After you have the right mix of tools in place, the next step to building a data-centric marketing team is deciding what key performance indicators (KPI) to track. KPIs can help marketers manage programs and campaigns and report back to c-suite executives whether or not the programs are effective. KPIs should not be viewed as simple management metrics; they need to be connected to the healthcare organization’s strategic plan and long-term goals. A good rule of thumb to follow when developing KPIs is to ask these five questions:
- Is it measurable? Marketers should use both quantitative and qualitative metrics.
- Does it track progress towards organizational goals? A KPI should provide operational, tactical, and strategic dashboards, so it can provide insights for front-line employees all the way to the c-suite.
- Is it actionable? The KPI should provide answers not more questions. It needs to be simple enough that marketers can understand how to use the KPI to make adjustments and effectively manage the program.
- Does it track key components of the program’s success? It is crucial that the KPIs highlight the marketing campaign’s success. This not only helps staff get onboard and excited about the program, but also makes meetings with the CEO and CFO go much more smoothly.
- Can you evaluate performance over a period of time? It is important to generate reports in a timely manner so that marketers can make quick adjustments to the program—whether that is weekly, semi-weekly, monthly, etc. will depend on what is being tracked. It is also important to track the program’s performance over a long period of time to truly understand the program’s effectiveness.
There are a vast number of key performance indicators that healthcare organizations are tracking from ER wait times to days of cash on hand to patient satisfaction rates to readmission rates, and so on. Healthcare marketers should focus on what KPIs the marketing department can be held accountable for to showcase it’s true return on investment. Healthcare marketing key performance indicators can be broken down into three categories: communication, digital and consumer.
- Communication KPIs. These indicators should show the organization whether or not a marketing campaign or program is effectively reaching its target audience and how it can increase engagement. Examples of KPIs marketers should track include:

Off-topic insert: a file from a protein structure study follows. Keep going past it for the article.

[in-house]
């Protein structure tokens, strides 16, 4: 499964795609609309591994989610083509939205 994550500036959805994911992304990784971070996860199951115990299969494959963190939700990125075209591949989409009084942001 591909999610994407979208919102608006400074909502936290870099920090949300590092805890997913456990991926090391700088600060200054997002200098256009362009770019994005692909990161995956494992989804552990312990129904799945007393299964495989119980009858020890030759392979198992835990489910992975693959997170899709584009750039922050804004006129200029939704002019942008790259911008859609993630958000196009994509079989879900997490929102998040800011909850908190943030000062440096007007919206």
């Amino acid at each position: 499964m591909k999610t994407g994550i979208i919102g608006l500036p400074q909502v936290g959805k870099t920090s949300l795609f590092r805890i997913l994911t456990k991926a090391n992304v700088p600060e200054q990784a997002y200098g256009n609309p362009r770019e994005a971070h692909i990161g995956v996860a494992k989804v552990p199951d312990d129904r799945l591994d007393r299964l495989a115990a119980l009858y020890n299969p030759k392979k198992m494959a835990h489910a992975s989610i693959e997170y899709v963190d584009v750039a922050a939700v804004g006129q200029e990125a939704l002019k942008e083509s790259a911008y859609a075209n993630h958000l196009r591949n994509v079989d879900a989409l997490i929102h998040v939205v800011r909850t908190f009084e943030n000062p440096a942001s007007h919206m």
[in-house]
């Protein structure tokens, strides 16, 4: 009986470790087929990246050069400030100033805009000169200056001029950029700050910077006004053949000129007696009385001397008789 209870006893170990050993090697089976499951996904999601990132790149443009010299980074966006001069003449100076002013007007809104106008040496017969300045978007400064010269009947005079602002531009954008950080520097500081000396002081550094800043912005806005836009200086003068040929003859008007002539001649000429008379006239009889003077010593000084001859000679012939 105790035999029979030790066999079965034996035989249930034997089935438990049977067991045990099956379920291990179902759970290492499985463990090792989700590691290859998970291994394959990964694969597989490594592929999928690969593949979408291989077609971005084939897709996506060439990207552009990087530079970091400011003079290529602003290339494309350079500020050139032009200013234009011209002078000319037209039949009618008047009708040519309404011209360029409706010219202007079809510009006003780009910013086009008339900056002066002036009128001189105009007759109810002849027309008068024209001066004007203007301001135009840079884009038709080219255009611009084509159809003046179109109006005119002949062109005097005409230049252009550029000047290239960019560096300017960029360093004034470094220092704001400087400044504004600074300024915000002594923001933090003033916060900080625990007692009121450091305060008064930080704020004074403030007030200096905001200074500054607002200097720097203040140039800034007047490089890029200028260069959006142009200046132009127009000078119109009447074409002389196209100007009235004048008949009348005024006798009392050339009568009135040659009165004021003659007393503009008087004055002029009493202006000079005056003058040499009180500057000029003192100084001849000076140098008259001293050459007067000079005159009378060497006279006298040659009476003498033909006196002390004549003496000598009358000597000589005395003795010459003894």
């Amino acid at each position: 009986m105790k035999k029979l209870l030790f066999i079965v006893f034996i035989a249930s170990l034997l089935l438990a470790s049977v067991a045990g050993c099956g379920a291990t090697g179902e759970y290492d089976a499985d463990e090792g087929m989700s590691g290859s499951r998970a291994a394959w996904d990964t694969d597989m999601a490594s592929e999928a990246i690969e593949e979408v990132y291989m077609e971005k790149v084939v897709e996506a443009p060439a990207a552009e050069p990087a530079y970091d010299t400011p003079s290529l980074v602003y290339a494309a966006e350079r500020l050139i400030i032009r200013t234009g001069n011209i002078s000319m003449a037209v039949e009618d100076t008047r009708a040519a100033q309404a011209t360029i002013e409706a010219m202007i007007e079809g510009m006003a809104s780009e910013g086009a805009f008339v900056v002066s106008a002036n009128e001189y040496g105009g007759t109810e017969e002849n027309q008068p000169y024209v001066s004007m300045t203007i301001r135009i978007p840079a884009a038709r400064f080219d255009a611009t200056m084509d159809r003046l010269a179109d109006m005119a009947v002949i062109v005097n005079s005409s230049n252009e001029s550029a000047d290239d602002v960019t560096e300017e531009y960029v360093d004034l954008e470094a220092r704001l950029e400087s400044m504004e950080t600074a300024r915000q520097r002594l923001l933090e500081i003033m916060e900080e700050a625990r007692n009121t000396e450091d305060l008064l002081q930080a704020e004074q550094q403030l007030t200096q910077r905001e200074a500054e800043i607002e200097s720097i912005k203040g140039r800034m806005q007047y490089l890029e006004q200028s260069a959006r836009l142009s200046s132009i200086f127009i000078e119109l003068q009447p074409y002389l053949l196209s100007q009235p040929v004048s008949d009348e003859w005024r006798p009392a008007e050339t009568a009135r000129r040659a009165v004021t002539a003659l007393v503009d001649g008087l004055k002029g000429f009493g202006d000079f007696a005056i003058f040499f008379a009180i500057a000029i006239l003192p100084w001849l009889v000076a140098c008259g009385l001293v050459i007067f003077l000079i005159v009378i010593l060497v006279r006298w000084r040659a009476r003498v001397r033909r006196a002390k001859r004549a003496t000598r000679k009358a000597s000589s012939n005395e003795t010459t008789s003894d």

- Content marketing. Marketers should track unique visitors to a blog, average time on page, website traffic, social shares and return visitors.
- Social media. Marketers should track the number of followers across all channels, as well as shares, likes, comments, retweets, and direct messages. It’s important to know your engagement rate, the number of times your organization was mentioned and whether or not those discussions were positive or negative.
- Public relations. Marketers should know the amount of coverage the team has secured and the potential reach of that coverage, and the percentage of coverage compared to other healthcare competitors.
- Digital KPIs. This data can show marketers what types of media resonate the best with consumers and provide insights into what marketing strategies convert people from interested in your services into consumers or patients of your healthcare organization. Examples of KPIs marketers should track include:
- Marketing. Marketers should track raw inquiries, marketing leads, sales qualified leads and conversion rates between all stages. This data will help marketers determine where they are losing potential consumers in their process.
- Website. Marketers should track data such as overall visits, unique visitors, visits per channel and conversion rates and cost.
- Search Engine Optimization (SEO). Marketers should be regularly evaluating data on web traffic from organic searches to page rank to target words and conversion data.
- Acquisitions. Marketers should be evaluating the effectiveness of their campaigns by testing different headlines,calls-to-action and images. This means that marketers should be tracking A/B tests, the success rate, traffic increase and conversion rate increase.
- Consumer KPIs. This type of data helps marketersbetterunderstand their consumers and grow their patient base. Marketers should track the following KPIs:
- Surveys. Marketers can use survey data to track consumers’experience throughout the whole process. Marketers can also determine whether or not someone will refer your organizations healthcare services or products and why.
- Cross-sell data. Marketers should track whether consumers are using multiple products or services from your organization. For example, are they using specialty services, imaging and primary care services or just one component of your organization.
- Cost per lead. This data will show marketers how much it costs to turn a person into a consumer, so marketers can better evaluate the effectiveness of a program.
- Lifetime value. These indicators help marketers determine the lifetime value of a healthcare consumer.
Healthcare organizations need to understand where their marketing dollars and manpower are going and, more importantly, what they are getting out of it. That is why it is imperative that marketers use KPIs to track all elements of their marketing programs, so they can report back to the c-suite the impact that the marketing department is having on the bottom line as well as consumer perception.
For more information, read Building a Data-Centric Healthcare Marketing Team: Part One—The Right Mix of Tools.